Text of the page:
Now we are all familiar with the unending stream of Palestinian propoganda and lies which are used to recruit international condemnation of Israel, and this is not a new story. It is not the first time that they have called the Israelis 'Nazis' and it won't be the last. But we don't need an Israeli minister, with the assistance of Israel's English language presss, providing them with convenient excuses.

Speaking of excuses: Have you read about Hamas's version of events in Gaza? It was a heroic 'victory' for the Palestinians and a 'humiliating defeat' of the IDF. The same Hamas news report lamenting the extermination and destruction of the Palestinian people goes on the celebrate the exit of the IDF forces (a planned end of a limited operation) as a victory. We all know that Israel and the IDF are planning a series of unspecified actions to stop the rockets, and the most recent operation was limited to specific military goals, including intelligence gathering and preparations for other operations. So here's the absurdity: If we're killing the terrorists, its a massacre/holocaust/extermination (even its just one terrorist). If we leave and stop killing them, it's their heroic victory and our defeat!! This is very similar to the delusional thinking of a schizophrenic.

This bespeaks two aspects of Palestinian (and more generally, fundamentalist Islam) psychopathology, to which I have referred in previous posts:

1. Palestinian lives, both civilian and militants, are worth very little in their society. They are used as fodder for the struggle, and no matter that 100 or 1000 or 10,000 are 'sacrificed' for some insane or hopeless cause. This is part of the Muslim emphasis on martyrdom and the well known afterlife that awaits Muslim males. So no matter how bitter their actual defeat, they 'won'. If they win they win, and if they lose they win. What a great way to run a society!! It's hard to know how many Palestinians actually believe this, but the fact that their leaders use these lies to perpetuate the conflict indicates that it works. Just like Hizbullah's "divine victory" over Israel in Lebanon. I suspect that the 1967 war set the victory bar too high. Anything short of a stunning and humiliating defeat over the Arabs is a victory for them.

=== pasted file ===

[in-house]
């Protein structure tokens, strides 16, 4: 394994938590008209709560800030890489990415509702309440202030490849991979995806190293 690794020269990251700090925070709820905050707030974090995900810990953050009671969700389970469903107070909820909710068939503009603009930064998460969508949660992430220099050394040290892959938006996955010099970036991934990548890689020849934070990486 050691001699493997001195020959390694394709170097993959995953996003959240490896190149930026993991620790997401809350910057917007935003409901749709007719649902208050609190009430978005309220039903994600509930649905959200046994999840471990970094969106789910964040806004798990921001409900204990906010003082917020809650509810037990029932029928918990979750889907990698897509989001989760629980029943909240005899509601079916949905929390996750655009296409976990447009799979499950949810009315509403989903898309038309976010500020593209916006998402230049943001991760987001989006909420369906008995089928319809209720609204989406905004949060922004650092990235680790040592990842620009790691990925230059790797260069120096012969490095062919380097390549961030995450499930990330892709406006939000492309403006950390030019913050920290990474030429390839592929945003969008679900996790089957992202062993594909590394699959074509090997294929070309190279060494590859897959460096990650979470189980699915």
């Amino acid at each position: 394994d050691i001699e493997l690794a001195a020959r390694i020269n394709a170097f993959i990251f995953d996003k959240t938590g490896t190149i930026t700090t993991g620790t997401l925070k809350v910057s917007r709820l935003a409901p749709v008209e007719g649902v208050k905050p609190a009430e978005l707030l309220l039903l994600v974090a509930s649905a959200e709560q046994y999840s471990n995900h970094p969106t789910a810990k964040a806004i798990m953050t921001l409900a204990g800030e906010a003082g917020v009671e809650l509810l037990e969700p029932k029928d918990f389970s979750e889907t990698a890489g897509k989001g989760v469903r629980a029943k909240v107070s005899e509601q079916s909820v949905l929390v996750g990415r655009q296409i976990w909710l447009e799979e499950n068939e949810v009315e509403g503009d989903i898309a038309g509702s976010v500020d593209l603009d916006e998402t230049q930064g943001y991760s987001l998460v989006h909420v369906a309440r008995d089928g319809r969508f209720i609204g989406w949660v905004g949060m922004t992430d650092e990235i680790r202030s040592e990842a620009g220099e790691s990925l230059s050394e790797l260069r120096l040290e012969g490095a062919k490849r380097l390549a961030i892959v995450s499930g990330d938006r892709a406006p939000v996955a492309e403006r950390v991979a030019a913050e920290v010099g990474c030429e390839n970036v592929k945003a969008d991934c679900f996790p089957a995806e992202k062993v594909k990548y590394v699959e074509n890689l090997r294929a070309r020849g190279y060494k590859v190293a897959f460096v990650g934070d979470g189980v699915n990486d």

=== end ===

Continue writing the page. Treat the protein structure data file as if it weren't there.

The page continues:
2. Issue #1, and the aformentioned 'holocaust' issue reflects a broader psychic illness in Palestinian (and in many Muslim) societies: a refusal to recognise reality and accept a sober appraisal of their situation. There are many reasons for this--political, cultural and religious. This has nothing to do with intelligence. It is primarily emotional and psychological. It is not an overstatement to say that the Palestinian society suffers from national psychosis. Psychotics are capable of doing alot of damage to others as well as themselves. Maybe there's not much consolation in the fact that in the end most psychotics who are not treated self-destruct. This indeed has been the tragic story of the Palestinian Arabs- of one disaster to the next, fed by a pathological misinterpretation and prediction of events. This is also what is happening to their imploding national movement. It seems that the American and Israelis are more enthusiastic supporters of a Palestinian state than the Palestinians themselves. In the meantime there is no indication that the Palestinians are sobering up- in the contrary, their psychosis seems to be getting worse, encouraged by the ever-psychotic Iranians. Lets hope that when they collapse they don't bring down too many of us with them.